enzymes are affinity-selected with streptavidin-immobilized beads. (5) The selected DNA is amplified by PCR and used for (6) the next round of enrichment or (7)
cloning and sequencing.
Nucleic Acids Research, 2004, Vol. 32, No. 12
water-in-oil emulsion with a mean droplet diameter (by vol) of
3.5 mm as measured by laser diffraction (data not shown).
Accordingly, an emulsion made from 50 ml of reaction mixture
dispersed in 1 ml of oil contains 2 · 109 compartments, each of
which contains a single gene when the DNA concentration is
<70 pM. In this study, all IVC experiments were thus performed at 50 pM DNA.
Enrichment of FokI genes
First, we confirmed that genes encoding active FokI restriction
endonuclease could be selected from at least a 104-fold excess
of genes encoding inactive mutants in a model experiment.
Figure 2A shows the DNA construct encoding the active
FokI or an inactive FokID. The N-terminal T7tag
(MASMTGGQQMGRGS) was used as an epitope tag in
western blotting analysis. The 50 -UTR contains a T7 promoter.
The FokI recognition and cleavage sites were present only
within the 30 -UTR. As the length of the 30 -UTR of mRNA
is known to affect the protein yield in a cell-free translation
system (26), we investigated the yield of FokI in the rabbit
reticulocyte transcription/translation system supplemented
with DNA template using various lengths of 30 -UTR
(1000, 2000 and 3000 bp). The DNA with 3000 bp of
30 -UTR (Figure 2A) gave the highest yield of FokI (data
not shown), and thus this DNA construct was used in further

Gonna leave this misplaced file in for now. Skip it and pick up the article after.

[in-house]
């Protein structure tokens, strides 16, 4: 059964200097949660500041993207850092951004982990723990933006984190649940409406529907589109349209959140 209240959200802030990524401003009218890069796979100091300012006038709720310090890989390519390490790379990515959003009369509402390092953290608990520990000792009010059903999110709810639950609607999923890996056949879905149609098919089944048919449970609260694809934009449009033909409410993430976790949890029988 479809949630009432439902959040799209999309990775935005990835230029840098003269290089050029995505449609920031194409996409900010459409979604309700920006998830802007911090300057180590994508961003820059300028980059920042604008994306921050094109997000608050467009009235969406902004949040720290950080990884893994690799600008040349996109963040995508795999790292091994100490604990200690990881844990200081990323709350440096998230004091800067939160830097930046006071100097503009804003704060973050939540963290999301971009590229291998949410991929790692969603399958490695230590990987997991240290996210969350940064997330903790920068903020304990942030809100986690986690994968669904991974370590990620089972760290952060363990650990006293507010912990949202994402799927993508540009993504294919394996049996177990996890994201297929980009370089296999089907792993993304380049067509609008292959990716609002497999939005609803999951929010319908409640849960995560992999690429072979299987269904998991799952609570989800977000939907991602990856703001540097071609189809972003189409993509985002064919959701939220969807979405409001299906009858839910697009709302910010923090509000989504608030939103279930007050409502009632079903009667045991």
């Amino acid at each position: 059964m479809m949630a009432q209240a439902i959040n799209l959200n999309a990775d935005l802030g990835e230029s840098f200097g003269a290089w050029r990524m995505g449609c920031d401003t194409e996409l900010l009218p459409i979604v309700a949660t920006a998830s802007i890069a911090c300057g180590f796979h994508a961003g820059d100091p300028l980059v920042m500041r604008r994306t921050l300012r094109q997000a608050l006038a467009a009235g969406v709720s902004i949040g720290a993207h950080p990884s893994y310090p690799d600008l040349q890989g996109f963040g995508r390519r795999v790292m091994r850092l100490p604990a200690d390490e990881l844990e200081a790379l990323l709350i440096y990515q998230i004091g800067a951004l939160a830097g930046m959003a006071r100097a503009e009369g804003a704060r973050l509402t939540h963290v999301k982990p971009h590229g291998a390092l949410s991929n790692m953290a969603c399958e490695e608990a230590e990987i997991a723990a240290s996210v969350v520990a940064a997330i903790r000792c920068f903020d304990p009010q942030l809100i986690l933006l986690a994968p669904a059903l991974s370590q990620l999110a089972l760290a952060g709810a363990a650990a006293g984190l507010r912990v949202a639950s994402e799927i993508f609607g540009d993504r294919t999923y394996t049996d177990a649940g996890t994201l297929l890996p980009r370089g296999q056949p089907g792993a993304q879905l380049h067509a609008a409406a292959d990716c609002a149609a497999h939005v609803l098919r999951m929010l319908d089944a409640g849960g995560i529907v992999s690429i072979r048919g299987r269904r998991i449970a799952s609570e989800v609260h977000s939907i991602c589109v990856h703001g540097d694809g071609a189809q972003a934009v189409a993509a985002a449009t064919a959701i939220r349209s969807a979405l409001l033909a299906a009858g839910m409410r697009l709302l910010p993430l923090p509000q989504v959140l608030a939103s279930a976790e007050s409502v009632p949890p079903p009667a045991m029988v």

The wild-type FokI and the mutant FokID genes were mixed
in a ratio of 1:1000 or 1:10 000, and then subjected to several
rounds of IVC selection procedure. As shown in Figure 2B,
three rounds of selection of the 1:1000 ratio of FokI:FokID
genes and four rounds of selection of the 1:10 000 ratio each
resulted in a roughly 1:1 final gene ratio, indicating an enrichment factor of 10-fold per round. The efficiency is not so
high, but IVC selection can be performed at the rate of one
round per day and thus our system using dUTP-biotin should
be useful for rapid selection of active restriction enzymes from
a mutant library.
In vitro selection of a randomized FokI library
Next, we applied the dUTP-biotin method for the selection a
mutant FokI library. In the library, codons corresponding to
three residues D450, D467 and K469 in the catalytic domain
Figure 2. Selections for restriction endonuclease FokI by using IVC. (A) DNA templates for in vitro expression of FokI. The 1740 bp FokI gene is fused with the
N-terminal T7tag coding sequence (42 bp). The 108 bp 50 -UTR fragment contains T7 promoter. The 3045 bp 30 -UTR fragment contains 17 FokI cleavage sites. A